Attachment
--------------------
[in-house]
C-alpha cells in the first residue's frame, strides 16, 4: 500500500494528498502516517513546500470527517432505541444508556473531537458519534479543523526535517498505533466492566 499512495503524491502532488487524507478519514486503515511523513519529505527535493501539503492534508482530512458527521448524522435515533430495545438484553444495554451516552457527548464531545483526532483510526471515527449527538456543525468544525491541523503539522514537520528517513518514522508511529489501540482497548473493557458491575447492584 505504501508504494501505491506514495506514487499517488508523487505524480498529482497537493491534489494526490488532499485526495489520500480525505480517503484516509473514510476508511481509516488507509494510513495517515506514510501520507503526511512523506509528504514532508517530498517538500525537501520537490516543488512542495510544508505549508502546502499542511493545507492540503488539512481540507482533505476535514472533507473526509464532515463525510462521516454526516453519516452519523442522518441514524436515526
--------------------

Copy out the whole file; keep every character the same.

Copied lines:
[in-house]
C-alpha cells in the first residue's frame, strides 16, 4: 500500500494528498502516517513546500470527517432505541444508556473531537458519534479543523526535517498505533466492566 499512495503524491502532488487524507478519514486503515511523513519529505527535493501539503492534508482530512458527521448524522435515533430495545438484553444495554451516552457527548464531545483526532483510526471515527449527538456543525468544525491541523503539522514537520528517513518514522508511529489501540482497548473493557458491575447492584 505504501508504494501505491506514495506514487499517488508523487505524480498529482497537493491534489494526490488532499485526495489520500480525505480517503484516509473514510476508511481509516488507509494510513495517515506514510501520507503526511512523506509528504514532508517530498517538500525537501520537490516543488512542495510544508505549508502546502499542511493545507492540503488539512481540507482533505476535514472533507473526509464532515463525510462521516454526516453519516452519523442522518441514524436515526